The Telecom Commission today said a new National Trust Centre will be created for certifying devices and applications for machine-to-machine communication, a new-age technology that is at the heart of concepts like smart homes.
The Telecom Commission today said a new National Trust Centre will be created for certifying devices and applications for machine-to-machine communication, a new-age technology that is at the heart of concepts like smart homes. It has also decided to form an apex body for this technology segment and its members will include representatives from other regulatory authorities like National Highways Authority of India and Central Electricity Regulatory Commission.
Machine-to-Machine (M2M) communications forms the basis for automated information exchange between machines. It can impact various industries like smart cities and grids, transportation systems and healthcare, among others. According to some estimates, the number of connected devices in India is projected to touch about 275 million by 2020.”… a new institution will be set up called NTC, which will be there for certifying M2M devices and applications…This is not so much for existing mobiles … this is for all the new categories of applications being developed,” Telecom Secretary Aruna Sundararajan said adding that India is aspiring to become a major centre for M2M technology.
She noted that the Telecom Engineering Centre (TEC) and Standardisation Testing and Quality Certification (STQC) will spell out the detailed security parameters. Stating that TRAI’s recommendations on M2M have been accepted, Sundararajan said that “all access providers holding any kind of licence shall be allowed to provide M2M connectivity” but they will have to register as M2M service providers.
The process of registration will be kept simple and those operating on unlicensed spectrum in a smaller service area will not have to procure a licence, she said citing the example of a health clinic that has connected machines communicating with each other. Aiming to grow the M2M segment, the government has also decided against levying performance bank guarantee or financial bank guarantees from players providing M2M services in limited geographies.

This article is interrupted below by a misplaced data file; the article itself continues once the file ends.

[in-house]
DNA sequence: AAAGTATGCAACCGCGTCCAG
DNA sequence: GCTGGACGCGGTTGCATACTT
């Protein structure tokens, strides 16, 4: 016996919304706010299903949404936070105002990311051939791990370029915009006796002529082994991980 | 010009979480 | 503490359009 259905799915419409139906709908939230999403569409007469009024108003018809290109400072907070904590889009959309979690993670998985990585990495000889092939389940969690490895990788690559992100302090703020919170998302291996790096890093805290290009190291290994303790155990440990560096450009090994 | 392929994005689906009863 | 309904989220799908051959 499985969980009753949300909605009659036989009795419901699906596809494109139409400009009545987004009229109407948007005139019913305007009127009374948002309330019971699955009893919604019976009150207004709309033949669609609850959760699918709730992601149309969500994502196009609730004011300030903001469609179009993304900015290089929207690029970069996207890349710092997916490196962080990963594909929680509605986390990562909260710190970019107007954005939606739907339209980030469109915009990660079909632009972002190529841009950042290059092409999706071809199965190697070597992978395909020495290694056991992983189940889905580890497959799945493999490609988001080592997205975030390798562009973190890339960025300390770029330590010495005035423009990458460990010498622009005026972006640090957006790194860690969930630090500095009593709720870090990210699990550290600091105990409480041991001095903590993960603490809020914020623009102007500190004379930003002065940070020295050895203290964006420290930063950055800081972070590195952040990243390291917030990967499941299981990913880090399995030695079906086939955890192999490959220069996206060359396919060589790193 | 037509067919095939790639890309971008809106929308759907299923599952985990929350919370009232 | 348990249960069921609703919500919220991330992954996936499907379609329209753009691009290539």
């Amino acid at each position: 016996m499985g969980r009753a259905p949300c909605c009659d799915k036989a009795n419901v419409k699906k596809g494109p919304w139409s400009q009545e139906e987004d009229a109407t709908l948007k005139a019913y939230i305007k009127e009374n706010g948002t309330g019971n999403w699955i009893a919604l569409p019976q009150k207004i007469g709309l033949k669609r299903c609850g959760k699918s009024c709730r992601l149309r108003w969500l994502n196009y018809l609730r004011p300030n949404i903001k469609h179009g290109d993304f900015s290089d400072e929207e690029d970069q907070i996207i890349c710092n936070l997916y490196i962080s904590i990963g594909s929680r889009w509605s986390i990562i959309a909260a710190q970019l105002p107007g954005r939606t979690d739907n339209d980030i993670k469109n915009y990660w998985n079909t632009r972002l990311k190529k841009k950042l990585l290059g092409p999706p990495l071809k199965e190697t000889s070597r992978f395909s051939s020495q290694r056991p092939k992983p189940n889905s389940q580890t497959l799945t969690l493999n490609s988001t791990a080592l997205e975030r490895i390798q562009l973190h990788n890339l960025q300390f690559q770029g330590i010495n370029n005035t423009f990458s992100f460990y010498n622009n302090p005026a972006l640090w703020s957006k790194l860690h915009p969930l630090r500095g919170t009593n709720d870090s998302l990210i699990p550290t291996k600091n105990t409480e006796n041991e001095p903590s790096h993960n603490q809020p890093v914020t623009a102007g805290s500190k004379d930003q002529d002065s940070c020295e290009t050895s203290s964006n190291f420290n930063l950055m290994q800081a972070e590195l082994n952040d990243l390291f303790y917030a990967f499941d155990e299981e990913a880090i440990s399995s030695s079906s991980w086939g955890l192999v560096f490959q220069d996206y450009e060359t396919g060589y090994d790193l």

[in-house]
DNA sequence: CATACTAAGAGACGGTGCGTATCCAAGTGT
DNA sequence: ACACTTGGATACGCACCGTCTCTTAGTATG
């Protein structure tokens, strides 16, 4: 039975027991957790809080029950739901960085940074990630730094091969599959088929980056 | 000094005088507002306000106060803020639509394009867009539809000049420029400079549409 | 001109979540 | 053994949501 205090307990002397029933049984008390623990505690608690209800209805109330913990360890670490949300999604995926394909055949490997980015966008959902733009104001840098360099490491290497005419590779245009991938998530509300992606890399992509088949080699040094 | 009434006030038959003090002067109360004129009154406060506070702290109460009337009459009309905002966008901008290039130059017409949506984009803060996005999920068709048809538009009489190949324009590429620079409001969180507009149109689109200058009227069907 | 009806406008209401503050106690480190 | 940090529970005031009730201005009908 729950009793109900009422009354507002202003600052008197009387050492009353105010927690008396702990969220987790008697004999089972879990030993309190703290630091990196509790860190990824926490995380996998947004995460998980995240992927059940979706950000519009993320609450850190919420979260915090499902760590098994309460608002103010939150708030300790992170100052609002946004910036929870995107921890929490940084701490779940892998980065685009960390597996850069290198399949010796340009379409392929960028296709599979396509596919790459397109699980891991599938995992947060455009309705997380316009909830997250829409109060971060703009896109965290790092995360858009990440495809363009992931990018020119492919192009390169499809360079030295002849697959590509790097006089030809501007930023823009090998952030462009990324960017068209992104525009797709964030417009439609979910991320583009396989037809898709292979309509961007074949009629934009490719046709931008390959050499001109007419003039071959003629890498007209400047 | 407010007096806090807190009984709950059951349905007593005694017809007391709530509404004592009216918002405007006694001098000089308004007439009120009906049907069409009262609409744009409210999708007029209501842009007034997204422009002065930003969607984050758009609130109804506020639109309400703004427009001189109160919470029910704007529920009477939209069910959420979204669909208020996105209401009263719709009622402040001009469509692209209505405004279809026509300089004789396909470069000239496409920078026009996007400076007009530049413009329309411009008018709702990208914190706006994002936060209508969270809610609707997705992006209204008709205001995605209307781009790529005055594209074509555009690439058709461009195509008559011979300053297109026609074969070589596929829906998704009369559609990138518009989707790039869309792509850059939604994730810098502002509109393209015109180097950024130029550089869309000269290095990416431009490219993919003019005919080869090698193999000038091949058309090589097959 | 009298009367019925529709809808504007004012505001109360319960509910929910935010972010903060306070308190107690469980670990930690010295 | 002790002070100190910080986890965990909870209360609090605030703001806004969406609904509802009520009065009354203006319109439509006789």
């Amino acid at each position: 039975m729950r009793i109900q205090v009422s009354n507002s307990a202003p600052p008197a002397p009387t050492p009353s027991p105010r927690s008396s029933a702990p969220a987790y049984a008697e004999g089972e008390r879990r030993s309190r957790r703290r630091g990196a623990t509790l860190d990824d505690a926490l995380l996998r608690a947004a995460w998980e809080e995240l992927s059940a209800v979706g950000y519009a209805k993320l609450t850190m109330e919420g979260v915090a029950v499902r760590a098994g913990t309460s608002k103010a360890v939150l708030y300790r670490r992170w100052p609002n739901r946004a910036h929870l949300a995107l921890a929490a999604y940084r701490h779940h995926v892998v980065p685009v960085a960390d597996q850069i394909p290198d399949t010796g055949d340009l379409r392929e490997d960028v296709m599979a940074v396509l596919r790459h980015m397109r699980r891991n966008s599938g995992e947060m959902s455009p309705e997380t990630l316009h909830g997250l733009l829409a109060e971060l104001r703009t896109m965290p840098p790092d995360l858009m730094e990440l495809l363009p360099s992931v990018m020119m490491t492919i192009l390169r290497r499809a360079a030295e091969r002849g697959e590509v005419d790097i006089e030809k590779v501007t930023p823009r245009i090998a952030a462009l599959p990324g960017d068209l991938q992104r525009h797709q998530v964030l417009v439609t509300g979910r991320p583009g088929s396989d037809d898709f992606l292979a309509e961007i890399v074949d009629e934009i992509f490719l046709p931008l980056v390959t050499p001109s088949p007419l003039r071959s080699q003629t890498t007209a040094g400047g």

However, those operating in unlicensed spectrum but using wide area networks will come under the category of licensing and there will be a new authorisation called UL – Universal Licence M2M, which in turn, she said. For the larger players, the entry fee and bank guarantee have been kept at a nominal rate. The Telecom Commission has also decided that no spectrum band will be allocated exclusively for these services.
“TRAI had also said that 1MHz of spectrum from 867-868 MHz and 6 MHz of spectrum at 915-935MHz shall be delicensed. So it was agreed,” she said adding that the M2M tariffs will be under forbearance. On cloud, the Telecom Commission favoured a “light touch regulatory framework” and will ask cloud service providers to form industry associations that will be registered. “DoT can issue directions to the industry bodies, it can withdraw or cancel registration of industry body if it finds breaches. A cloud service advisory group comprising all stakeholders will be constituted,” she said.
The Telecom Commission — which is the highest decision-making body of the Telecom Department — also took note of reports that suggest that cloud can create more than one million jobs. Also, the Telecom Commission has decided that BSNL would be asked to take up projects (to connect about 44,000 gram panchayats) under BharatNet and be given a five per cent incentive if the state-run telecom operator meets the December deadline.
“Similarly, last mile connectivity also, that if it is completed within four months of awarding the work, then five per cent incentive will be given to them,” she said.